View Full Version : summary on image analysis systems

Lang Yang
05-12-1995, 01:03 AM
Dear netters,

The following are my original request for information on image analysis
systems and a summary of the replies. I appreciated all your help.

Original request
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>I am looking for informations on systems capable of scanning the x-ray
>pictures and histological slides of bone and soft tissue, and possessing
>some image processing and analysis power. I have some experience with
>a system called MagiScan produced by Joyce Loebl, England. I would be
>very grateful for information of any other systems such as manufacturer,
>functions, prices.
>Lang Yang, PhD
>Bioengineering Unit
>University of Strathclyde
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Date: Wed, 26 Apr 1995 22:33:51 -0400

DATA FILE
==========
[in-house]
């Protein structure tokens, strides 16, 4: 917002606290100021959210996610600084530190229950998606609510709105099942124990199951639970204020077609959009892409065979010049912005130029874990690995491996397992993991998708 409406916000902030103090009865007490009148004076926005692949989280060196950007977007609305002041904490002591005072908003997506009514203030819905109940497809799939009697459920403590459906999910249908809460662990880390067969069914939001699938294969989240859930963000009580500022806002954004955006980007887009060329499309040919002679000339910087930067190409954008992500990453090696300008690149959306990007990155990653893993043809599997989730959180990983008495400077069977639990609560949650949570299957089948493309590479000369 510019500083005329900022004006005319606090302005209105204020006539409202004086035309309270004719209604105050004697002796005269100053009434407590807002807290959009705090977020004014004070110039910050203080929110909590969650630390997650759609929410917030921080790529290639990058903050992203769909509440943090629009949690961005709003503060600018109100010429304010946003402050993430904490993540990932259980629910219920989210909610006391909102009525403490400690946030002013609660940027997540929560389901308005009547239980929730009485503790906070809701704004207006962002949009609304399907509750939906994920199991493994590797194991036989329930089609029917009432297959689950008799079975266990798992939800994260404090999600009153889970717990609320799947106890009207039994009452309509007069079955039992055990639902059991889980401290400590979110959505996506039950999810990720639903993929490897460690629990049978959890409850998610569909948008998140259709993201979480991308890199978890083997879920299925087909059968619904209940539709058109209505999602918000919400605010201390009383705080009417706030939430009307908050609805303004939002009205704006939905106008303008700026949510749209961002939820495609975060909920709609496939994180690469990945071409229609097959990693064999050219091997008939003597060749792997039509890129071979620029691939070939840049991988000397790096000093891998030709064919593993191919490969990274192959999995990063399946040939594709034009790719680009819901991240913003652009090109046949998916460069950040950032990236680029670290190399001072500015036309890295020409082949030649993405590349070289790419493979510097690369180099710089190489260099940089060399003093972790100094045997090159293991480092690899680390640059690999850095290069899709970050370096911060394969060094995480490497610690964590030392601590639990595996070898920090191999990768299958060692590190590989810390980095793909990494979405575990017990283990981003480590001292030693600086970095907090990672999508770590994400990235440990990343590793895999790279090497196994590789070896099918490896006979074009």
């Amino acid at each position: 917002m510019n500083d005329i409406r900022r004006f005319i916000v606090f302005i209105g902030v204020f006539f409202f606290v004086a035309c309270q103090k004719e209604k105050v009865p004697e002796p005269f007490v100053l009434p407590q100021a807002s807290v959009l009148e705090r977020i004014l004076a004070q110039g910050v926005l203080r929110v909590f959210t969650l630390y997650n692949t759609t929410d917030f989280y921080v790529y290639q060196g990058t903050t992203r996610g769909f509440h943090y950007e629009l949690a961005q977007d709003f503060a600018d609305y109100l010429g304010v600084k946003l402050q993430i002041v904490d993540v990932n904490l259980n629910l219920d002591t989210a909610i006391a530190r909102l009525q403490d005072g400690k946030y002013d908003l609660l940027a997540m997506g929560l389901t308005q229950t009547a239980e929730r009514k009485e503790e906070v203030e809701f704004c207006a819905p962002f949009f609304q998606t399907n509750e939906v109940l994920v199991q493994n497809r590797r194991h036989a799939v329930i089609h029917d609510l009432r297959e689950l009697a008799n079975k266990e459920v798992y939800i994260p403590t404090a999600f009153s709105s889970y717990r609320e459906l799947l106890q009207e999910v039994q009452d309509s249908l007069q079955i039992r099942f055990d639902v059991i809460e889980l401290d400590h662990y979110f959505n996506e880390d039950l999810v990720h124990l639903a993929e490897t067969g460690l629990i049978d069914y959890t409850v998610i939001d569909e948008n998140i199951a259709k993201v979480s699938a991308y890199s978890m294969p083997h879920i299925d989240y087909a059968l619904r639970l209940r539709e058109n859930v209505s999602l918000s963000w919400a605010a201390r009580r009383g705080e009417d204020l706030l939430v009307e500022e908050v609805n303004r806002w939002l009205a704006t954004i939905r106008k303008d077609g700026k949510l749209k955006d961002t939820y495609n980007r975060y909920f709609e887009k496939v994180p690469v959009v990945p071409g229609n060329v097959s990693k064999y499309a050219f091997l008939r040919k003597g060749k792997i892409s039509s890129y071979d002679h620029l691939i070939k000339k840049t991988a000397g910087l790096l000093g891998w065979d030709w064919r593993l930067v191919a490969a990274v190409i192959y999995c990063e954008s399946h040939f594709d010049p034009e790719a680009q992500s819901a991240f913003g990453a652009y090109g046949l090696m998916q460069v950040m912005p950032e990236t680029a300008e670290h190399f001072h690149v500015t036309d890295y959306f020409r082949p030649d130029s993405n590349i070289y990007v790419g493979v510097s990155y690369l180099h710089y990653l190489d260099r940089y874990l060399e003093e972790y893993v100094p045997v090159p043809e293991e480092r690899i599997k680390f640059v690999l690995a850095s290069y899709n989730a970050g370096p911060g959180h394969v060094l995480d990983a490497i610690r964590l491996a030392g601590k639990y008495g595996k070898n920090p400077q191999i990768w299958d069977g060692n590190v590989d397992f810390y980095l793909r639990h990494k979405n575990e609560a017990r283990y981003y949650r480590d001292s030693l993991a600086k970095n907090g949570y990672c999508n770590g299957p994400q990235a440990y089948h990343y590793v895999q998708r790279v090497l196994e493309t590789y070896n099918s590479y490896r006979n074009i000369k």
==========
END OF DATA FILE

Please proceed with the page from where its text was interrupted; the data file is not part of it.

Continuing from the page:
From: drl10@psu.edu (David Lemmon)

We use a simple setup of a light table with a video camera mounted above it.
The video camera is attached to a video image capturing board on a Macintosh
computer. We use a program called "ColorSnap" to capture the image on
screen and save it as a TIFF file. Then the image can be analzyed using
"NIH Image", a free program available through the internet. You need to
calibrate the intensities of the image to do any meaningful analyses, of
course -- I'm not sure how you would want to do that. If you are interested
in more detailed information on our setup, let me know.

David R. Lemmon, Ph.D.
Center for Locomotion Studies (CELOS)
10 IM Building
The Pennsylvania State University